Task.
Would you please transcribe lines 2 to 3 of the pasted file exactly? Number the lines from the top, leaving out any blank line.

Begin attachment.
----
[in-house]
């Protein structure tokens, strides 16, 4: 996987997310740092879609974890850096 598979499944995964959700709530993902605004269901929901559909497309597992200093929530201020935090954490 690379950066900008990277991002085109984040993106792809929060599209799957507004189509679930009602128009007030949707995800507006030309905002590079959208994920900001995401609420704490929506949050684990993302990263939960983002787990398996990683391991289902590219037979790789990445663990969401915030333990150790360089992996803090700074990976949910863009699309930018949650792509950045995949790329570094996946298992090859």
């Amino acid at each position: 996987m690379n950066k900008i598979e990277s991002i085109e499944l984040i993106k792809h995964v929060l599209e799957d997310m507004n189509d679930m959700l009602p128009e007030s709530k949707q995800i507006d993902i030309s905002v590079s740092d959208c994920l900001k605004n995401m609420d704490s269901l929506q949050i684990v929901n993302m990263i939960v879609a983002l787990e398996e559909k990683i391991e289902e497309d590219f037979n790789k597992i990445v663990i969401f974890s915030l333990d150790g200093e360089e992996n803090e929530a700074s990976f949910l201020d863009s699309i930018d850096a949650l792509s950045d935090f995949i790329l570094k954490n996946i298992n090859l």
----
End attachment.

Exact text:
């Protein structure tokens, strides 16, 4: 996987997310740092879609974890850096 598979499944995964959700709530993902605004269901929901559909497309597992200093929530201020935090954490 690379950066900008990277991002085109984040993106792809929060599209799957507004189509679930009602128009007030949707995800507006030309905002590079959208994920900001995401609420704490929506949050684990993302990263939960983002787990398996990683391991289902590219037979790789990445663990969401915030333990150790360089992996803090700074990976949910863009699309930018949650792509950045995949790329570094996946298992090859």
């Amino acid at each position: 996987m690379n950066k900008i598979e990277s991002i085109e499944l984040i993106k792809h995964v929060l599209e799957d997310m507004n189509d679930m959700l009602p128009e007030s709530k949707q995800i507006d993902i030309s905002v590079s740092d959208c994920l900001k605004n995401m609420d704490s269901l929506q949050i684990v929901n993302m990263i939960v879609a983002l787990e398996e559909k990683i391991e289902e497309d590219f037979n790789k597992i990445v663990i969401f974890s915030l333990d150790g200093e360089e992996n803090e929530a700074s990976f949910l201020d863009s699309i930018d850096a949650l792509s950045d935090f995949i790329l570094k954490n996946i298992n090859l």